Diffusion process

Diffusion models in Psychology (see refs.) are very relevant in the domain of modelling response times. They are the continuous version of a random walk. What is usually modelled is the situation in which subjects make two-choice decisions that are based on a single process for which response times do not usually take longer than one second. The basic assumption of the models is that a stimulus provides evidence for either response and that this evidence is accumulated over time towards one of two response threshold, each threshold representing one of the two response alternatives. A response is initiated when one of the response threshold is reached.

Usually the diffusion process has a starting point or position at time=0 (at the time the stimulus is presented). The stimulus starts the process of accummulation of evidence until the response threshold is reached. We here will simulate a discrete version of the diffusion process, that is we will use a random walk.

A random walk can be easily implemented in R (see the function go_for_a_walk and how we can use it to plot a simple random walk.

go_for_a_walk <-function(m=0.2,sig=0.75,th=c(5,-5),y0=0)
  #m: constant input to the process
  #sig: amplitude of Gaussian noise
  #th: response threshold values for correct responses and errors
  #y0: initial state
  y <- y0 + cumsum(m + sig*rnorm(10000)) # 
  id <- which(y>th[1] | y<th[2])[1]# index of the time step at which either threshold is first reached

y <- go_for_a_walk()
steps <- 1:length((y))
#we plot the random walk and one line denoting the threshold
qplot(steps,y,geom = "line",lwd=2,col="red") + geom_hline(yintercept=5) + theme(legend.position="none")

However the interest of using diffusion processes relies on simulating many of these random walks in order to obtain time distributions. The following code implements the process of simulating N random walks for one of the responses (positive threshold) very efficiently due to the use of dplyr funcions.

diffusion1Dv <- function(th=5,m=0.2,sig=0.75,y=0,N=1000)
  df    <- data.frame(trial=1:N)            # number of repetitions or trials 1e7
  df <- group_by(df,trial) %>% do(data.frame(y=go_for_a_walk(m=m,sig=sig,th=c(th,-th),y0=y)))
  df <- mutate(df,step=1:n()) # we add a colum with the step numer

rws <- diffusion1Dv(N=500) # it (N) should be much larger
ggplot(rws,aes(step,y,colour=trial,group=trial))+geom_point(alpha=0.02)+geom_line(alpha=0.2)+ geom_hline(yintercept=c(-5,5)) + theme_classic()+ theme(legend.position="none")+scale_x_log10()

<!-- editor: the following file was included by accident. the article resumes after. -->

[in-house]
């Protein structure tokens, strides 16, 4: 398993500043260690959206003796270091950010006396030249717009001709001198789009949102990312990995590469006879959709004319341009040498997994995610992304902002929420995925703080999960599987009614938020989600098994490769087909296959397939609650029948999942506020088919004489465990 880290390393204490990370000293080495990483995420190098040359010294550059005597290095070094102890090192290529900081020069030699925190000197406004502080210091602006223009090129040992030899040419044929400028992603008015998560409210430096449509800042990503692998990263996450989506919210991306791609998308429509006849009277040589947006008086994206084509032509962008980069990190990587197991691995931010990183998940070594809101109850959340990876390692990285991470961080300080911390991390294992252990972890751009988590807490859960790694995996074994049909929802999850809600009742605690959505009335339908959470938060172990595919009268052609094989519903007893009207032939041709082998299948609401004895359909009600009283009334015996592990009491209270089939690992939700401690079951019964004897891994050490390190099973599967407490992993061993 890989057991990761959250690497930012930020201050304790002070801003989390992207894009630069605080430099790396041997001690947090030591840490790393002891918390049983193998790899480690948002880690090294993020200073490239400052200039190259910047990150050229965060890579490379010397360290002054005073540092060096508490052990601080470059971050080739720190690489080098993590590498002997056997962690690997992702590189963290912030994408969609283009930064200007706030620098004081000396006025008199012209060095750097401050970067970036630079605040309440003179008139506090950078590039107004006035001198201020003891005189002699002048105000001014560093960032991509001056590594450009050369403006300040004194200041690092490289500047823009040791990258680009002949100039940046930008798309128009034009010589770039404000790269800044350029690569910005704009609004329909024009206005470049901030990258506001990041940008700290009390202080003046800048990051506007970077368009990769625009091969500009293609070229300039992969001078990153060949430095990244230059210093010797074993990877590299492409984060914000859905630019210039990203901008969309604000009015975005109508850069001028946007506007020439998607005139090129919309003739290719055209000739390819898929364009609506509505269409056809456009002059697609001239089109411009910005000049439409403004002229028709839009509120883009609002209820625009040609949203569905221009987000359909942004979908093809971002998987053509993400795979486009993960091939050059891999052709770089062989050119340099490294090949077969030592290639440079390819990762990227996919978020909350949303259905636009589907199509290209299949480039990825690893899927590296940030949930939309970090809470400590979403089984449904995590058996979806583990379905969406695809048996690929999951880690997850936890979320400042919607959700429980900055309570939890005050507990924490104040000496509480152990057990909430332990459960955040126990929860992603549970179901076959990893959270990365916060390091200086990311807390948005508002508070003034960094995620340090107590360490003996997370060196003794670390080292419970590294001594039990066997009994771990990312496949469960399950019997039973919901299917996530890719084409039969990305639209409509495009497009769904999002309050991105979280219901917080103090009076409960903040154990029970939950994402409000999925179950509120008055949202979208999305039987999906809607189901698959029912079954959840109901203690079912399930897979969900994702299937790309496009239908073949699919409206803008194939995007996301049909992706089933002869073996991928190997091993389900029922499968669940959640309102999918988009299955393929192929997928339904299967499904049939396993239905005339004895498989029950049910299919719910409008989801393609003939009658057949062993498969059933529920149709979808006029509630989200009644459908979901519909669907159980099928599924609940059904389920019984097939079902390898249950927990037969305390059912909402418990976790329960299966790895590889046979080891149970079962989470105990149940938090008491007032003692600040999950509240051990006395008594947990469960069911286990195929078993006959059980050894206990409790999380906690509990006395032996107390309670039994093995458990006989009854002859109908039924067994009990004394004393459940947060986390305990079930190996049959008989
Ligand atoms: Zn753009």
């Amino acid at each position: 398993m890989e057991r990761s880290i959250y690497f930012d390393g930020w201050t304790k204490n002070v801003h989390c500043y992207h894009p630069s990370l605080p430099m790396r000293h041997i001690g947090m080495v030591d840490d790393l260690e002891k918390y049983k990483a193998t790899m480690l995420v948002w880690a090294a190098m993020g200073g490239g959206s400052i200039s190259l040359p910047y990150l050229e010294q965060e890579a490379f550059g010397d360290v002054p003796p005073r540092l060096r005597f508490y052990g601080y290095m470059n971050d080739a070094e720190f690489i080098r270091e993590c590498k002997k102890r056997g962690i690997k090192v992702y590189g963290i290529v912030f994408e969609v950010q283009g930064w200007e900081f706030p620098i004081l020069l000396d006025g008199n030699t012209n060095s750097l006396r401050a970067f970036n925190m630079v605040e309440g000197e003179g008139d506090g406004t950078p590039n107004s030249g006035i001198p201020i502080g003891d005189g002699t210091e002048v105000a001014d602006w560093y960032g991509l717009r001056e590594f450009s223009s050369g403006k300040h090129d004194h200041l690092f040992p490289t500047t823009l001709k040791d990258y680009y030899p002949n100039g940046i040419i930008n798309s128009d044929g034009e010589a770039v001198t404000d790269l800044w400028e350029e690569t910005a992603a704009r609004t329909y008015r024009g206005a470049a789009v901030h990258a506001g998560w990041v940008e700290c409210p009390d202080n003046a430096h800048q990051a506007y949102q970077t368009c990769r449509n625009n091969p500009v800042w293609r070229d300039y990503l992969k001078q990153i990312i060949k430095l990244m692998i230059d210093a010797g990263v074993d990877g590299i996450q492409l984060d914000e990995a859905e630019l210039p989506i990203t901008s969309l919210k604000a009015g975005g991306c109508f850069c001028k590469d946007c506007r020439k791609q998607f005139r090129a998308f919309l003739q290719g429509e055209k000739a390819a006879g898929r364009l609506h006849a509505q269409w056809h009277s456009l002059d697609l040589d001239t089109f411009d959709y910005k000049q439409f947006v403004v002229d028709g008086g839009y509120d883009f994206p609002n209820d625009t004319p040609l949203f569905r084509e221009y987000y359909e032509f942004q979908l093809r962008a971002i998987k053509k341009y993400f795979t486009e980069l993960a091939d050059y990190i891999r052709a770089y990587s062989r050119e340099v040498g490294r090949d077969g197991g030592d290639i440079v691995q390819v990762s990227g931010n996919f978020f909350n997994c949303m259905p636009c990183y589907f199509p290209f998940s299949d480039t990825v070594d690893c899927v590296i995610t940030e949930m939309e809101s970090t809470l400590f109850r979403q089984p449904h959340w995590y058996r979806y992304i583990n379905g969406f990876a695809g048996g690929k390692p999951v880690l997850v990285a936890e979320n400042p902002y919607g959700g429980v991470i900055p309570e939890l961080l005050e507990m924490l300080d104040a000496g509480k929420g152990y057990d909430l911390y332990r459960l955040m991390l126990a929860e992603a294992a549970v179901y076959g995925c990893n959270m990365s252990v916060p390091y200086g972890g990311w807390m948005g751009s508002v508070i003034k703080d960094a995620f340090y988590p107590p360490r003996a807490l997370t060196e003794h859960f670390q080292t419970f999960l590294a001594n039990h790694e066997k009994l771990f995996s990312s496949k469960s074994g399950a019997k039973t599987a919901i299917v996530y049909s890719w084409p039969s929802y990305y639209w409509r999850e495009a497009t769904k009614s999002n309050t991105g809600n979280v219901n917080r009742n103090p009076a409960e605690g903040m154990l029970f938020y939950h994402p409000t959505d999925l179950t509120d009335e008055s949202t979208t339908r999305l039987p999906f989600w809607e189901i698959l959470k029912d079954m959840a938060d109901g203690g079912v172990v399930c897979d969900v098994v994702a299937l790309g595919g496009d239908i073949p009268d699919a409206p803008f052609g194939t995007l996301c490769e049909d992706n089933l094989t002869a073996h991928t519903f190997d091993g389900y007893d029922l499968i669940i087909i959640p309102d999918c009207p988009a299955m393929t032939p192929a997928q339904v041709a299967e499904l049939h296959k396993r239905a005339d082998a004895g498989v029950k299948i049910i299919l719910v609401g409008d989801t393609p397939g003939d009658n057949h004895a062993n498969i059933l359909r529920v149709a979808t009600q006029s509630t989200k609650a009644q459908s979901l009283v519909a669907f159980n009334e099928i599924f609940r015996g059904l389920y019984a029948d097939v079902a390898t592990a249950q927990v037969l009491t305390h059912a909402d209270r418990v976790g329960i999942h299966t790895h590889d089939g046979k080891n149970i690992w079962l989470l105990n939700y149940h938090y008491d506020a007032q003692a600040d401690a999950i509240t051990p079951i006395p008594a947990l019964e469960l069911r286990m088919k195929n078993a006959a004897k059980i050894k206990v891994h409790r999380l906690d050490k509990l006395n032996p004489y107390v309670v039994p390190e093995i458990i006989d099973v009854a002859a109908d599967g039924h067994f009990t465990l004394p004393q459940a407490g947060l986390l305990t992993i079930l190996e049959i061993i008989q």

As you can see, there are some errors, that means, random walks that end up reaching the threshold for the alternative response. Once we have then the full set of simulated processes we can obtain histograms of the time steps. We need then to obtain the number of iterations or steps per each of the random walks. From the output of diffusion1Dv, the data frame is already grouped by trial, so we obtain summaries per trial. First whether is correct or not (type) and second the number of steps (n).In order to get a nicer histogram we call diffusion1Dv again but this time with a large N.

rws <- diffusion1Dv(N=10000) # it (N) should be much larger
rws.s <- summarise(rws,type=sign(last(y)),n=n())#n() returns the length (# iterations) of each trial
rws.s$type <- factor(rws.s$type,labels = c("errors","correct responses"))
ggplot(rws.s,aes(n,fill=type))+geom_histogram(position="dodge")+theme_classic()+scale_fill_brewer(type="qual",palette = "Set1")

You can see the apparent simplicty of the R code to simulate diffusion processes. You will also notice that the distributions are skewed (not symmetrical).


  1. Ratcliff, R. (1978). A theory of memory retrieval. Psychol Rev, 85:59–108.
  2. Ratcliff, R. (1979). Group reaction time distributions and an analysis of distribution statistics. Psychological Bulletin, 86:446–461.
  3. Ratcliff, R. (1980). A note on modeling accumulation of information when the rate of accumulation changes over time. Journal of Mathematical Psychology, 21:178–184.
  4. Ratcliff, R., Van Zandt, T., and McKoon, G. (1999). Connectionist and diffusion models of reaction time. Psychol Rev, 106(2):261–300.


by Daniel Linares and Joan López-Moliner

quickpsy is just a new R package. With quickpsy you can fit psychometric functions to different conditions with very little code in R. It is designed to be user-friendly but also provides you with great flexibility (e.g. support for user-defined functions), speed and nice graphical output based on ggplot2.

Below you have a simple example:

library(quickpsy) # we will need it later
library(MPDiR) # contains the Vernier data; use ?Vernier for the reference
fit <- quickpsy(Vernier, Phaseshift, NumUpward, N,
                grouping = .(Direction, WaveForm, TempFreq))
plot(fit) + theme_classic()+ scale_color_brewer(type="qual",palette="Set1")

But you can do a lot, lot more in no time …

To get quickpsy and quickly learn how to use it, you can go to CRAN or visit this link at Dani’s web page and follow the directions for installation.

and … Enjoy it!!!

Web page made with rmarkdown using R and Rstudio. Content created by Joan López-Moliner